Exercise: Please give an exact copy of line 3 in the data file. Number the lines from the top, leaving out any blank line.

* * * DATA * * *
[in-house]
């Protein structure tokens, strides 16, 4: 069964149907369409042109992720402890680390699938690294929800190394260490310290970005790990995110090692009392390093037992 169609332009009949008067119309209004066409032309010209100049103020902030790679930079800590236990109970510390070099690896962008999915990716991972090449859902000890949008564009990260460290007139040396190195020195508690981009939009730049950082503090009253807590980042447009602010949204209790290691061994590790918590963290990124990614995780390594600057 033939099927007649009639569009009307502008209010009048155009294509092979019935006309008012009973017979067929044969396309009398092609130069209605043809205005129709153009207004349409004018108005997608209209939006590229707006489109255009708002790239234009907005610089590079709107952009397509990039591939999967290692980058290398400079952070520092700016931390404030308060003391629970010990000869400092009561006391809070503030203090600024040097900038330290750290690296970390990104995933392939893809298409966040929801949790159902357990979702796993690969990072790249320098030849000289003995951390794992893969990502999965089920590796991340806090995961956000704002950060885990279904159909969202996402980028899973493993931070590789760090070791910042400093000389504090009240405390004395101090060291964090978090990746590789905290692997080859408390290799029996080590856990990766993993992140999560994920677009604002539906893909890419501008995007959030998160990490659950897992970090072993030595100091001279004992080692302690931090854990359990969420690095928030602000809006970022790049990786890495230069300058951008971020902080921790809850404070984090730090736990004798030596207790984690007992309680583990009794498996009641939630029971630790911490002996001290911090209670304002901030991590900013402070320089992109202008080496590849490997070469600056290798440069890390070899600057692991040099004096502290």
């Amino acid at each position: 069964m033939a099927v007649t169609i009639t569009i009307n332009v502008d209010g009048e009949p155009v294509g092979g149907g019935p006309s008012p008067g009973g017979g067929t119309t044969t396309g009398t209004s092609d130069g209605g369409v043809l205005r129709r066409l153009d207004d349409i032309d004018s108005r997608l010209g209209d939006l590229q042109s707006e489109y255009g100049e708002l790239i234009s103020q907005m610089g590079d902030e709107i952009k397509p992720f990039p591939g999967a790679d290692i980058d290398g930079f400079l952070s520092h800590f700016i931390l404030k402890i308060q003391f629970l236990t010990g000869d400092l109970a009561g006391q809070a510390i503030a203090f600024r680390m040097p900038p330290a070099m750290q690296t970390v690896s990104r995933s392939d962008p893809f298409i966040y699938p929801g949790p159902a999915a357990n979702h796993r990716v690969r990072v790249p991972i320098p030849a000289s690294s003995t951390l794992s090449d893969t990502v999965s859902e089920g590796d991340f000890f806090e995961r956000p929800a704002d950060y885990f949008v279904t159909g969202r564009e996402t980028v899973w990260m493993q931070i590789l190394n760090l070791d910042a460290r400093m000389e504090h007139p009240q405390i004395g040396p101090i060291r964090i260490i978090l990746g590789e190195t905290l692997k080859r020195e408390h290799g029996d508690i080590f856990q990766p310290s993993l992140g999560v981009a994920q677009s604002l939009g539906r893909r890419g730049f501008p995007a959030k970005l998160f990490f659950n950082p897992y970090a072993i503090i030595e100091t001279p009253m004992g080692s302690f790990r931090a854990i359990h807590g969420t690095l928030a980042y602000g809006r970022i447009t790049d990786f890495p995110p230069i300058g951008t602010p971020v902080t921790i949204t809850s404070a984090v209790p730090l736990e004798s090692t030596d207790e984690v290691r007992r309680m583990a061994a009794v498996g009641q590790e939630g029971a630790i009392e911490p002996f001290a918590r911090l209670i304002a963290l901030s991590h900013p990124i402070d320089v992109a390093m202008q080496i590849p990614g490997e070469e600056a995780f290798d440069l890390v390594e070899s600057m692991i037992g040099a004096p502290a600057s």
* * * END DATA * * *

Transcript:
């Amino acid at each position: 069964m033939a099927v007649t169609i009639t569009i009307n332009v502008d209010g009048e009949p155009v294509g092979g149907g019935p006309s008012p008067g009973g017979g067929t119309t044969t396309g009398t209004s092609d130069g209605g369409v043809l205005r129709r066409l153009d207004d349409i032309d004018s108005r997608l010209g209209d939006l590229q042109s707006e489109y255009g100049e708002l790239i234009s103020q907005m610089g590079d902030e709107i952009k397509p992720f990039p591939g999967a790679d290692i980058d290398g930079f400079l952070s520092h800590f700016i931390l404030k402890i308060q003391f629970l236990t010990g000869d400092l109970a009561g006391q809070a510390i503030a203090f600024r680390m040097p900038p330290a070099m750290q690296t970390v690896s990104r995933s392939d962008p893809f298409i966040y699938p929801g949790p159902a999915a357990n979702h796993r990716v690969r990072v790249p991972i320098p030849a000289s690294s003995t951390l794992s090449d893969t990502v999965s859902e089920g590796d991340f000890f806090e995961r956000p929800a704002d950060y885990f949008v279904t159909g969202r564009e996402t980028v899973w990260m493993q931070i590789l190394n760090l070791d910042a460290r400093m000389e504090h007139p009240q405390i004395g040396p101090i060291r964090i260490i978090l990746g590789e190195t905290l692997k080859r020195e408390h290799g029996d508690i080590f856990q990766p310290s993993l992140g999560v981009a994920q677009s604002l939009g539906r893909r890419g730049f501008p995007a959030k970005l998160f990490f659950n950082p897992y970090a072993i503090i030595e100091t001279p009253m004992g080692s302690f790990r931090a854990i359990h807590g969420t690095l928030a980042y602000g809006r970022i447009t790049d990786f890495p995110p230069i300058g951008t602010p971020v902080t921790i949204t809850s404070a984090v209790p730090l736990e004798s090692t030596d207790e984690v290691r007992r309680m583990a061994a009794v498996g009641q590790e939630g029971a630790i009392e911490p002996f001290a918590r911090l209670i304002a963290l901030s991590h900013p990124i402070d320089v992109a390093m202008q080496i590849p990614g490997e070469e600056a995780f290798d440069l890390v390594e070899s600057m692991i037992g040099a004096p502290a600057s």